There are few figures in style culture that cut a figure quite as distinctive as that of the iconic Diane Pernet, a woman whose mysterious black-clad presence is a staple on the front row of catwalk shows all over the globe. The inimitable founder of the international film festival ASVOFF: A Shaded View on Fashion Film is nothing less than a lightning rod for talent, and is responsible for shining first light on a movement that has reshaped filmmaking in the style sphere – platforming creators whose experimentation has pushed the genre of fashion film into the arena of high art. This inspirational renaissance woman, whose career spans fashion design, photography, journalism and the manufacture of an exclusive perfume line, is currently arranging the fourteenth iteration of ASVOFF, which has resolutely championed works from emerging international talent, and attracted luminaries such as Jean-Paul Gaultier and Alejandro Jodorowsky to get involved on its judging panel (the fourteenth edition is to be curated by international model and producer Caroline De Maigret). Here, the single-minded polymath tells Culture Collective why provocation is key to great filmmaking, and how an increasingly virtual world might spell the end for genuine human connection.
What do you consider to be your purpose in life?
I’m very much into the here and now. Inspiration is based on a process of interaction, and that can be with a work of art, music, a book or a conversation–it can come from everywhere, on a daily basis. I’ve done many things in my life–filmmaking, photography, fashion designer for my own brand, journalist, talent scout, curator, costume-designer–and at each turn, I have felt that I was following my calling. I think that is how you find your purpose–if you want to do something, just do it and if it doesn’t work out, try something else.
When you began ASVOFF what were the biggest challenges you faced?
The most important thing to me in life is maintaining my freedom. I do what I love and what comes naturally to me. The biggest challenge, for me, has always been looking for money to do that, as talking money and sponsorship is not really part of my DNA. But it is essential, and when you start something that has not already been done before–as was the case with creating the first fashion film festival–you have to waste a lot of time convincing people that your idea is valid. My advice to anyone creative with an idea would be to find someone to work with who is equally creative on the business side.
Do you believe fashion film to be a melting pot of cinematic form?
I must admit that my main interest is in the cinema and how different directors tell their story, and the more unusual the better. When I started ASVOFF there were less real directors in the genre, and more fashion photographers being pushed by their agents to go out and get a video camera and direct. Now, things have changed completely, and that feels like a great accomplishment because I’ve always been pushing for real filmmakers to direct and then just pair up with a good stylist. A fashion film director does not need a fashion background, but they do need to know how to construct an interesting and provocative film.
Does great film always seek to impact upon culture?
I think, much like in fashion, if what is being said through the film has an impact and relates to conditions that are current–even if it is a historical film–then that gives it validity and makes it timeless. Margret Atwood’s The Handmaid’s Tale is an example of a very relevant novel turned television series. It upends that notion that ‘it can’t happen here’ and explores the fact that anything can happen anywhere given the circumstances. The group ‘swarmings’ are similar to what is happening on social media, and the whole ‘modesty costume’ element makes me think of the ridiculous and outlandish statement by Donna Karan in reference to the Harvey Weinstein scandal. It’s always films that are relevant that will resonate the most. Sadly, ASVOFF has not really had a presence in London as yet, despite the fact that there have been so many great UK-based directors in each ASVOFF edition since the very beginning – filmmakers who are always raising the cultural bar.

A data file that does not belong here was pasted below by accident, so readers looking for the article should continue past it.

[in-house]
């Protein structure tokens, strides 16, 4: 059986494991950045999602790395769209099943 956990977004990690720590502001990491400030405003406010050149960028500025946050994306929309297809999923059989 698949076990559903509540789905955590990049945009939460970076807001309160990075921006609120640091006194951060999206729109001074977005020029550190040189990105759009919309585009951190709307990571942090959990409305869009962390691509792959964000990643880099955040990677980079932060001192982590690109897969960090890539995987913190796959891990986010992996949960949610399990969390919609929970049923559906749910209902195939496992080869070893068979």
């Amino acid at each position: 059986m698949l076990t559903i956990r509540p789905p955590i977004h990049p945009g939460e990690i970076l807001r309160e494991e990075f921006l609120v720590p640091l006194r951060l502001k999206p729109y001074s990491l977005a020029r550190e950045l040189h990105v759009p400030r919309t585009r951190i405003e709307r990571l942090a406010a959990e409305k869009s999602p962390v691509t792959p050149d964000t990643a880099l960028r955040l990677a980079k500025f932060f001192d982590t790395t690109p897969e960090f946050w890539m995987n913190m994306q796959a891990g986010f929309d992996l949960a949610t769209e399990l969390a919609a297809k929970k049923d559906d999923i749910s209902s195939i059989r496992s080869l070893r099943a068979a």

What do you value most in art?
I think regardless as to whether it’s a piece of music, a film, or an artwork, it is easy to see what is authentic, and authenticity is probably what I value the most. I think we increasingly live in a world where it is not considered shameful to ‘re-appropriate’ something, or to present something entirely fake. Take the lives people create on social media and the effect it has on those that are not living that supposed charmed life. I worry that because of this we are all becoming more disconnected. Maybe in the future we will all become what the Japanese call ‘hikikomori’ and never leave our homes or computer screens–all of the interest and intrigue about virtual and augmented reality is just going to take us further into that direction of the inauthentic experience. Life is so bad that you have to live inside a video game?
Are you somebody who is concerned about the future?
I would like to remain positive as I am an optimist but I have to say that it is getting harder every day. We are living through times that I never thought I would need to relive. My friend, Alan Friedman wrote the book This is Not America, which puts a focus on a nation that is suffering from deep divisions and tearing itself apart as it slides society back into the 50’s. We all live in our own algorithms and feedback loops now, and suddenly we are forced to see that not everyone agrees with the way we see things–hence, we have an empowerment of the far right. These were all things that we thought would never happen again, and here they are.
Portraits of Diane Pernet by Rufen Avanador